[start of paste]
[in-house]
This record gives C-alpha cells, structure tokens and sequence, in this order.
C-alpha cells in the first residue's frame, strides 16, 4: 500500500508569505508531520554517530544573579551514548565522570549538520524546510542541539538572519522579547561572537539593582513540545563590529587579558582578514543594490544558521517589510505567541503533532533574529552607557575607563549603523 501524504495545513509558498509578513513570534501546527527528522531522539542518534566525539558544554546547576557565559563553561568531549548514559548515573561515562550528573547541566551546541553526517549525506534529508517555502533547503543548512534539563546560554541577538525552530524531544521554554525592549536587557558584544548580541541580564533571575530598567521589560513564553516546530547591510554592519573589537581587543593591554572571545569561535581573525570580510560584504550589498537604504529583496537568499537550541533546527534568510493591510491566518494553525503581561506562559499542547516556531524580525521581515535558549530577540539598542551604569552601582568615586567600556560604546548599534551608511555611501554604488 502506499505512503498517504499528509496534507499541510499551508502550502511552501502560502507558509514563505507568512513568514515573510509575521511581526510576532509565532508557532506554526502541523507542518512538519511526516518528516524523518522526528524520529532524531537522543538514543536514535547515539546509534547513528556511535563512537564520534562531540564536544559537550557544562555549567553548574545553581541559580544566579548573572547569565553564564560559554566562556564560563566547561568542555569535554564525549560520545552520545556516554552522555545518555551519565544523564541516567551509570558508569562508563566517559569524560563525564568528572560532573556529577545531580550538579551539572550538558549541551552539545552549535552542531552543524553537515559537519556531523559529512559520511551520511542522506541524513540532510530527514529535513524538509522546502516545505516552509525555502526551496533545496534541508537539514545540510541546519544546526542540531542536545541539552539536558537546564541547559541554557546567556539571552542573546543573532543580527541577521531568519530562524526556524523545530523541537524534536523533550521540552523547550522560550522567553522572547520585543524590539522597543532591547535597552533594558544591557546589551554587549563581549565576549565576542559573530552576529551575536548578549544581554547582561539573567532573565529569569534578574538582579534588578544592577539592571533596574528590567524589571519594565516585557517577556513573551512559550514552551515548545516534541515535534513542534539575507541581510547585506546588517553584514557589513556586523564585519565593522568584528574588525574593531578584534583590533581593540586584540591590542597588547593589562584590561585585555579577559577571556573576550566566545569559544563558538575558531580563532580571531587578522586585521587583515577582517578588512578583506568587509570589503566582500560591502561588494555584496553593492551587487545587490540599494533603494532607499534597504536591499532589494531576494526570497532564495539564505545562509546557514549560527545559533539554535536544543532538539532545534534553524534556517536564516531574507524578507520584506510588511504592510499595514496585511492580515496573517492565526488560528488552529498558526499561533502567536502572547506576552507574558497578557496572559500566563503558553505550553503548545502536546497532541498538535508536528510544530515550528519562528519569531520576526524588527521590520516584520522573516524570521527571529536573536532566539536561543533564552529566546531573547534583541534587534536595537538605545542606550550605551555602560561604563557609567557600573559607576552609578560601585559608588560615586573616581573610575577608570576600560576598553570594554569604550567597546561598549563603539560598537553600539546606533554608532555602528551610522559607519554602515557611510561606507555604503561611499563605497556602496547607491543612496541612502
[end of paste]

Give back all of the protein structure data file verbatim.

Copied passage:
[in-house]
This record gives C-alpha cells, structure tokens and sequence, in this order.
C-alpha cells in the first residue's frame, strides 16, 4: 500500500508569505508531520554517530544573579551514548565522570549538520524546510542541539538572519522579547561572537539593582513540545563590529587579558582578514543594490544558521517589510505567541503533532533574529552607557575607563549603523 501524504495545513509558498509578513513570534501546527527528522531522539542518534566525539558544554546547576557565559563553561568531549548514559548515573561515562550528573547541566551546541553526517549525506534529508517555502533547503543548512534539563546560554541577538525552530524531544521554554525592549536587557558584544548580541541580564533571575530598567521589560513564553516546530547591510554592519573589537581587543593591554572571545569561535581573525570580510560584504550589498537604504529583496537568499537550541533546527534568510493591510491566518494553525503581561506562559499542547516556531524580525521581515535558549530577540539598542551604569552601582568615586567600556560604546548599534551608511555611501554604488 502506499505512503498517504499528509496534507499541510499551508502550502511552501502560502507558509514563505507568512513568514515573510509575521511581526510576532509565532508557532506554526502541523507542518512538519511526516518528516524523518522526528524520529532524531537522543538514543536514535547515539546509534547513528556511535563512537564520534562531540564536544559537550557544562555549567553548574545553581541559580544566579548573572547569565553564564560559554566562556564560563566547561568542555569535554564525549560520545552520545556516554552522555545518555551519565544523564541516567551509570558508569562508563566517559569524560563525564568528572560532573556529577545531580550538579551539572550538558549541551552539545552549535552542531552543524553537515559537519556531523559529512559520511551520511542522506541524513540532510530527514529535513524538509522546502516545505516552509525555502526551496533545496534541508537539514545540510541546519544546526542540531542536545541539552539536558537546564541547559541554557546567556539571552542573546543573532543580527541577521531568519530562524526556524523545530523541537524534536523533550521540552523547550522560550522567553522572547520585543524590539522597543532591547535597552533594558544591557546589551554587549563581549565576549565576542559573530552576529551575536548578549544581554547582561539573567532573565529569569534578574538582579534588578544592577539592571533596574528590567524589571519594565516585557517577556513573551512559550514552551515548545516534541515535534513542534539575507541581510547585506546588517553584514557589513556586523564585519565593522568584528574588525574593531578584534583590533581593540586584540591590542597588547593589562584590561585585555579577559577571556573576550566566545569559544563558538575558531580563532580571531587578522586585521587583515577582517578588512578583506568587509570589503566582500560591502561588494555584496553593492551587487545587490540599494533603494532607499534597504536591499532589494531576494526570497532564495539564505545562509546557514549560527545559533539554535536544543532538539532545534534553524534556517536564516531574507524578507520584506510588511504592510499595514496585511492580515496573517492565526488560528488552529498558526499561533502567536502572547506576552507574558497578557496572559500566563503558553505550553503548545502536546497532541498538535508536528510544530515550528519562528519569531520576526524588527521590520516584520522573516524570521527571529536573536532566539536561543533564552529566546531573547534583541534587534536595537538605545542606550550605551555602560561604563557609567557600573559607576552609578560601585559608588560615586573616581573610575577608570576600560576598553570594554569604550567597546561598549563603539560598537553600539546606533554608532555602528551610522559607519554602515557611510561606507555604503561611499563605497556602496547607491543612496541612502